Strengths of Ireland’s education system highlighted in new report

Posted by Schooldays Newshound, 03/24/2022. Tags: Education and Politics
Minister Foley welcomes the release of the Chief Inspector’s Report 2016-2020, showing the many strengths of the Irish education system and identifying areas for development as the system emerges from COVID

Education Minister Norma Foley TD today (Wednesday 23rd March 2022) welcomed the findings of the Chief Inspector’s Report 2016-2020 which provides an analysis of the quality of education provision in schools and other educational establishments in Ireland during the period September 2016 to December. 2020. The report is based on nearly 10,000 inspections, in addition to the consulting and research work carried out by National Education inspectors. It covers outcomes from a range of educational settings, including primary schools, special schools, post-primary schools, early childhood care and education (ECCE) program and other types of services educational.

The report also encompasses the work of educational institutions during the COVID-19 period – a time of unprecedented challenge for children and young people, their parents, educational institutions and everyone involved in education in Ireland. .

This report clearly shows that children and young people in Irish schools, education centers and other educational settings, including Early Learning and Care (ELC) settings, benefit greatly from the skills and the engagement of education practitioners in terms of supporting learning and well-being . The positive findings on education standards in Ireland presented in the report are also reflected in national and international measures of quality, which are also referenced in the report. While there are many positive findings, Chief Inspector Dr Harold Hislop has also identified a number of aspects of the Irish education system which need to be developed and improved in the years to come. These include:

  • Tackling the Legacy of Covid – in particular with regard to the learning and well-being of children and young people in the Irish education system
  • Curriculum – particularly the challenge of curriculum reform and assessment experience for senior students in post-primary schools
  • Inclusion and diversity – ensure that all students, regardless of background or educational need, can reach their full potential
  • School governance and leadership – move towards a more effective, coherent and sustainable approach to school governance and management.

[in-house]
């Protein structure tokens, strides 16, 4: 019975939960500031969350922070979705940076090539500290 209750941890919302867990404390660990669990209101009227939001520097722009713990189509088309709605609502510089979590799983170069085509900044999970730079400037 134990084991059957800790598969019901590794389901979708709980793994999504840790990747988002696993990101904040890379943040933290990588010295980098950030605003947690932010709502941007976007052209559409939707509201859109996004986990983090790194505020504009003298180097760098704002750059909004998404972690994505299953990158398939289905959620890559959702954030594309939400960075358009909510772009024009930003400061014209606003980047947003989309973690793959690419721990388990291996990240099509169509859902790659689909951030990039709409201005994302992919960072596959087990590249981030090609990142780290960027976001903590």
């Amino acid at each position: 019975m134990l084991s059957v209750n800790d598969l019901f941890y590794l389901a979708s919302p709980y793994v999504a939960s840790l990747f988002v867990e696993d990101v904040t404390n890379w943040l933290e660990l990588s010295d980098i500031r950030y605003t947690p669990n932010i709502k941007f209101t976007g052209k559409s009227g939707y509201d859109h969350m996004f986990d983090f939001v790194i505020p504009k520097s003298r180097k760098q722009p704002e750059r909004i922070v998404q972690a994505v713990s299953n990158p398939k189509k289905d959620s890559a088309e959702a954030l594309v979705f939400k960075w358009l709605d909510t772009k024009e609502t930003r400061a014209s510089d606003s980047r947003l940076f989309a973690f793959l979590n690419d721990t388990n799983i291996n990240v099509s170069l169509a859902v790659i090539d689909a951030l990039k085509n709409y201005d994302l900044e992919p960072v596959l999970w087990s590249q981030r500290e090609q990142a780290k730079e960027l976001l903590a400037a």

In releasing the report, Chief Inspector Dr Harold Hislop said:

“Our inspections show that the Irish education system has many strengths at early childhood, primary and post-primary levels. I am pleased to be able to report positively on the quality of learning, quality of teaching and support for children and young people in our education system. This provides a solid foundation on which to build an even better education offer for our children and young people in the years to come.

In response to the report, Minister Foley said:

“I welcome this report, which is based on the knowledge and research acquired over several years of inspections in our educational establishments. The overall findings of supports, efforts and accomplishments in our school communities are very positive and acknowledge the tremendous efforts of school and other educational institution leaders, teachers and staff, students, families and volunteer board members.

“There are a lot of excellent people in our education system. The Chief Inspector’s report recognizes all the good practice that takes place every day in our schools and other educational institutions in terms of the quality of leadership, management, teaching, learning and support to the well-being of our children and young people. It also commends the work of educational communities to ensure that the education of our children and young people can continue during the pandemic.

“The findings of this Chief Inspector’s report, together with the positive findings for Ireland in international assessments of reading and mathematics, confirm the many strengths of education provision for children and young people from their early years through their primary and post-primary education experiences.

“The report sets out areas where further initiatives and support are needed to bring about improvements – I am pleased that we have continuously used data from the Inspection to inform our plans, and so through the findings we are well advanced in plans to address emerging issues Using collected evidence to continuously improve is a feature of our assessment system both at school and institution level and at the national level. My officials and I will continue to use the results to inform and improve our work in support of our schools and educational institutions.”

A copy of the report is available here